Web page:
Bullshit (also bullcrap) is a common English expletive which may be shortened to the euphemism bull or the initialism B.S. In British English, "bollocks" is a comparable expletive. It is mostly a slang term and a profanity which means "nonsense", especially as a rebuke in response to communication or actions viewed as deceptive, misleading, disingenuous, unfair or false. As with many expletives, the term can be used as an interjection, or as many other parts of speech, and can carry a wide variety of meanings. A person who communicates nonsense on a given subject may be referred to as a "bullshit artist".
In philosophy and psychology of cognition the term "bullshit" is sometimes used to specifically refer to statements produced without particular concern of truth, to distinguish from a deliberate, manipulative lie intended to subvert the truth.
While the word is generally used in a deprecatory sense, it may imply a measure of respect for language skills or frivolity, among various other benign usages. In philosophy, Harry Frankfurt, among others, analyzed the concept of bullshit as related to, but distinct from, lying.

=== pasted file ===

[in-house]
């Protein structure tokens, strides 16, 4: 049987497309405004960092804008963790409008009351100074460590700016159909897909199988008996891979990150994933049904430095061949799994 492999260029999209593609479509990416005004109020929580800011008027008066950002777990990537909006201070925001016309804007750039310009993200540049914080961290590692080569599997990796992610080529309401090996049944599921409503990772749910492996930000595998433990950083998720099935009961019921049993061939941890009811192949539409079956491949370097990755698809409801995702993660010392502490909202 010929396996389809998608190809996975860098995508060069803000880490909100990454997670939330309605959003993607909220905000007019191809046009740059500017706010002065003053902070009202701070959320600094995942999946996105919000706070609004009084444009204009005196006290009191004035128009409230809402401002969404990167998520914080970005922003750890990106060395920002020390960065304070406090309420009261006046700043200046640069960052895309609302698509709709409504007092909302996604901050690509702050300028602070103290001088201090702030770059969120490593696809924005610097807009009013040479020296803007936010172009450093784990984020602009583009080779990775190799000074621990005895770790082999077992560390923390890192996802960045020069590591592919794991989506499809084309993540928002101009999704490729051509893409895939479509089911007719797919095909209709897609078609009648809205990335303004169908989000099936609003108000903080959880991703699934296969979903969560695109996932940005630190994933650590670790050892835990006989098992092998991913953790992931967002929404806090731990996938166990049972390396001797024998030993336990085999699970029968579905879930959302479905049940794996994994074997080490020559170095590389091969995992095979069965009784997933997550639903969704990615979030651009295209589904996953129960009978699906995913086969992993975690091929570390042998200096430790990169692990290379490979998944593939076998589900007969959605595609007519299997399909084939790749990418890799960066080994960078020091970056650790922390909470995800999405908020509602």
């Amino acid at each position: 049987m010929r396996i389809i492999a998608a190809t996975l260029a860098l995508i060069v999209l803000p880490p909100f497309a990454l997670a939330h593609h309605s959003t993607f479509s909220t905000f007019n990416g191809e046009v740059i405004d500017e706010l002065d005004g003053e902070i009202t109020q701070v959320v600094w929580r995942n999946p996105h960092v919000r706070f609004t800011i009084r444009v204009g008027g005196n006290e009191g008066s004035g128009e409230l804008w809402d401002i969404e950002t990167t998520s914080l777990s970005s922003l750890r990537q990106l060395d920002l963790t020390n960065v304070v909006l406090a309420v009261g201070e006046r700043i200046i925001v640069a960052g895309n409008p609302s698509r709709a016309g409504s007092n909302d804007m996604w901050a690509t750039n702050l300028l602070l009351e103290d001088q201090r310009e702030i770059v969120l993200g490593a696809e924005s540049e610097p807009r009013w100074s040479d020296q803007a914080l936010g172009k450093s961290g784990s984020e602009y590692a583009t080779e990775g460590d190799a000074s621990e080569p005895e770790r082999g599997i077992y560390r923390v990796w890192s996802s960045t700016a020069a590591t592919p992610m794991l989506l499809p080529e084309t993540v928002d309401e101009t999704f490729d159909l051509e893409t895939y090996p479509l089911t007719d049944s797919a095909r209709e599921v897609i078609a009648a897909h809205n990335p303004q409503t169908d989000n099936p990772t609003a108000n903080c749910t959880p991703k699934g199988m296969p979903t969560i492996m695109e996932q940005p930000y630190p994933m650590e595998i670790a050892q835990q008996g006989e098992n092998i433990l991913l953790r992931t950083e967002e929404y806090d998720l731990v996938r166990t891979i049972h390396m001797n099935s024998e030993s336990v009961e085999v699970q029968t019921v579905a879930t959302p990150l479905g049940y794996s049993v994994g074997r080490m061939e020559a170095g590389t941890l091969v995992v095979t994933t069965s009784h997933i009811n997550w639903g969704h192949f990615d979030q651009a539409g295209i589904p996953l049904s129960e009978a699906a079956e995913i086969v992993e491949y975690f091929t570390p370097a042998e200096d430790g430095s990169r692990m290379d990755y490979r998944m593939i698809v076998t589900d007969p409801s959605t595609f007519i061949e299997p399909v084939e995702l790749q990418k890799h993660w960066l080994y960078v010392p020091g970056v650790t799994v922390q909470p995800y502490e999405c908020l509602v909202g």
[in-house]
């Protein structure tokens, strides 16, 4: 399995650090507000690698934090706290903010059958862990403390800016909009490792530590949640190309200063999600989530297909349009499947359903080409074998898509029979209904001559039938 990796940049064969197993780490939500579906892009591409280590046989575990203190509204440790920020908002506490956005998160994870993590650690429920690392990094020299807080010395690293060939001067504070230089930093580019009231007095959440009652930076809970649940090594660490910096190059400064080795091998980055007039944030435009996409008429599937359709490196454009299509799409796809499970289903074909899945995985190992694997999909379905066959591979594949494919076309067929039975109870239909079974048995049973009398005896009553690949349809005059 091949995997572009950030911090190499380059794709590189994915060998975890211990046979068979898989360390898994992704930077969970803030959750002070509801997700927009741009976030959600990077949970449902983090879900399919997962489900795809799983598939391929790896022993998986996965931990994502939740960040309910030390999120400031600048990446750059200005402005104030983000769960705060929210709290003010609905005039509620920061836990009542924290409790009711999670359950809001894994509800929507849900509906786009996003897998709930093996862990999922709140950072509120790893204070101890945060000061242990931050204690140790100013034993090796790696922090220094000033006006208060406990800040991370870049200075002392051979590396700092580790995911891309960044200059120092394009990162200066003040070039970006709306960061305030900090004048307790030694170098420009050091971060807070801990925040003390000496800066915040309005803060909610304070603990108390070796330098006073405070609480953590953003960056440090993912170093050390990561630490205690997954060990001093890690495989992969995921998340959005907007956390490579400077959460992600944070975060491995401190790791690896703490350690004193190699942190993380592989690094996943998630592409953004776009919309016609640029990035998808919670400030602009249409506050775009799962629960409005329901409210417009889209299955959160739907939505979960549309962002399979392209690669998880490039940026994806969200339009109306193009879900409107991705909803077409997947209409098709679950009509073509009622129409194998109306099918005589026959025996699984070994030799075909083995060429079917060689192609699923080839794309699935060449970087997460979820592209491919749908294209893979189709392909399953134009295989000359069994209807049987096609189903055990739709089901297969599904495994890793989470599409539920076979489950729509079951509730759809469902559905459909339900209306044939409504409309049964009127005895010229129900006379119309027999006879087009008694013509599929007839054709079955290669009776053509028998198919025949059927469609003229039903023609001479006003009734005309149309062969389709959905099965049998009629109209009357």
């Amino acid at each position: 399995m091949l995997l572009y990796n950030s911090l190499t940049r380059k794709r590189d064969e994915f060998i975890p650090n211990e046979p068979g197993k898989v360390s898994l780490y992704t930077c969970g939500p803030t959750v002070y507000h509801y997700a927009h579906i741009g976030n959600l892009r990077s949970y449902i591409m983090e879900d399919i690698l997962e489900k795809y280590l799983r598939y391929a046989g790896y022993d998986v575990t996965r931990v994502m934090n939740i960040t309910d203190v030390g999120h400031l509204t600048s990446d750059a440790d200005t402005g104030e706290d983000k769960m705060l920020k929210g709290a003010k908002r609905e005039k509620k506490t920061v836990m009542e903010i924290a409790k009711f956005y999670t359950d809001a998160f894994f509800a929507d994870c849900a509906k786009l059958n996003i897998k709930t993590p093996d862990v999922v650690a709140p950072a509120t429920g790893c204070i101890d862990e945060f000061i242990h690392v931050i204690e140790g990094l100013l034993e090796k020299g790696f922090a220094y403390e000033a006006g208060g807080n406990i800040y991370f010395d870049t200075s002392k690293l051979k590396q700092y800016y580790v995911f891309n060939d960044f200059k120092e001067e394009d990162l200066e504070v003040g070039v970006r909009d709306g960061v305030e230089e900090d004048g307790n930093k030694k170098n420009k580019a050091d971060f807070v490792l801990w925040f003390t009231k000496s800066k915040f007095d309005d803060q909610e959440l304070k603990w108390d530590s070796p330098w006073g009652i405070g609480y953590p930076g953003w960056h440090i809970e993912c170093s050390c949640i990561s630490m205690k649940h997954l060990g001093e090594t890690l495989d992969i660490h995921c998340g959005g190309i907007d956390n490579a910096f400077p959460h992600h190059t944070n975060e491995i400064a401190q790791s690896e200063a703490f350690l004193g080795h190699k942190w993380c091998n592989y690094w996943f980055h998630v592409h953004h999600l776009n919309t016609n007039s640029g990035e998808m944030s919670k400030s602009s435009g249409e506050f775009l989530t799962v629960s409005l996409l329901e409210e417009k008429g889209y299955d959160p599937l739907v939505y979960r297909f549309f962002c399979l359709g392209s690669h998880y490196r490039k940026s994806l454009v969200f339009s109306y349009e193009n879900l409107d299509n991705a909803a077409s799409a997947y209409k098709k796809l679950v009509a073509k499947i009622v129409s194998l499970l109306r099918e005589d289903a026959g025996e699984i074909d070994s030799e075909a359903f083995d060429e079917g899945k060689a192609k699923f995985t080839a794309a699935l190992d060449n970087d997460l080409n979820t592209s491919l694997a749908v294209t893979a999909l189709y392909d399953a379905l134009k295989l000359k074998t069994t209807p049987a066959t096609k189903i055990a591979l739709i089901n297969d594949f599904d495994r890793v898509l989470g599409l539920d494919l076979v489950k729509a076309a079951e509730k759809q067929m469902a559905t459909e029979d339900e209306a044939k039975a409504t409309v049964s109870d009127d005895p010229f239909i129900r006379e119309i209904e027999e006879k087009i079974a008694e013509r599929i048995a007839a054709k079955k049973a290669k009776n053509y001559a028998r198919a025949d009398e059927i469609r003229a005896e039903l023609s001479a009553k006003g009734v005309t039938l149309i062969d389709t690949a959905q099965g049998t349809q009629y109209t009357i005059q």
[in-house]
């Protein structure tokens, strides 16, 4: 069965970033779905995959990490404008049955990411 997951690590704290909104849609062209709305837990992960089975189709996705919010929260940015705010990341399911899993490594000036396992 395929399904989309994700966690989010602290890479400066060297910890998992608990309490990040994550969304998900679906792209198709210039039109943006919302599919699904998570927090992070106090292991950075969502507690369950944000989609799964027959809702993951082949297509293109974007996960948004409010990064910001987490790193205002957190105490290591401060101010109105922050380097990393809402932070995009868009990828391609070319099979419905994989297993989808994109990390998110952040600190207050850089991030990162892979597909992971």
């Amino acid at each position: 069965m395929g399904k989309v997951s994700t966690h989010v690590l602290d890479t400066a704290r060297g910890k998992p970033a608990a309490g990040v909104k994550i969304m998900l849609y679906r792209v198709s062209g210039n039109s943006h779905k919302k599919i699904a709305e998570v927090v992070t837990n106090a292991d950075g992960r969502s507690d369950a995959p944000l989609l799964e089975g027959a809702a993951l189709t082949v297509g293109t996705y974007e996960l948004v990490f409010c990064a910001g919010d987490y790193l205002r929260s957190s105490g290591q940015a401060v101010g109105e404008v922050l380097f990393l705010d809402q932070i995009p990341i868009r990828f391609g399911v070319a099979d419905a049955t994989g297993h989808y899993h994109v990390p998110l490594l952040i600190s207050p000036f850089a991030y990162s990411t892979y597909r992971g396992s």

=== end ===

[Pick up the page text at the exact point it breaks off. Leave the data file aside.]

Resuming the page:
As an exclamation, "Bullshit!" conveys a measure of dissatisfaction with something or someone, but this usage need not be a comment on the truth of the matter.
- "Bullshit asymmetry principle" | 2018-10-10 | 85 Upvotes 37 Comments
The bus factor is a measurement of the risk resulting from information and capabilities not being shared among team members, derived from the phrase "in case they get hit by a bus." It is also known as the bread truck scenario, lottery factor, truck factor, bus/truck number, or lorry factor.
The concept is similar to the much older idea of key person risk, but considers the consequences of losing key technical experts, versus financial or managerial executives (who are theoretically replaceable at an insurable cost). Personnel must be both key and irreplaceable to contribute to the bus factor; losing a replaceable or non-key person would not result in a bus-factor effect.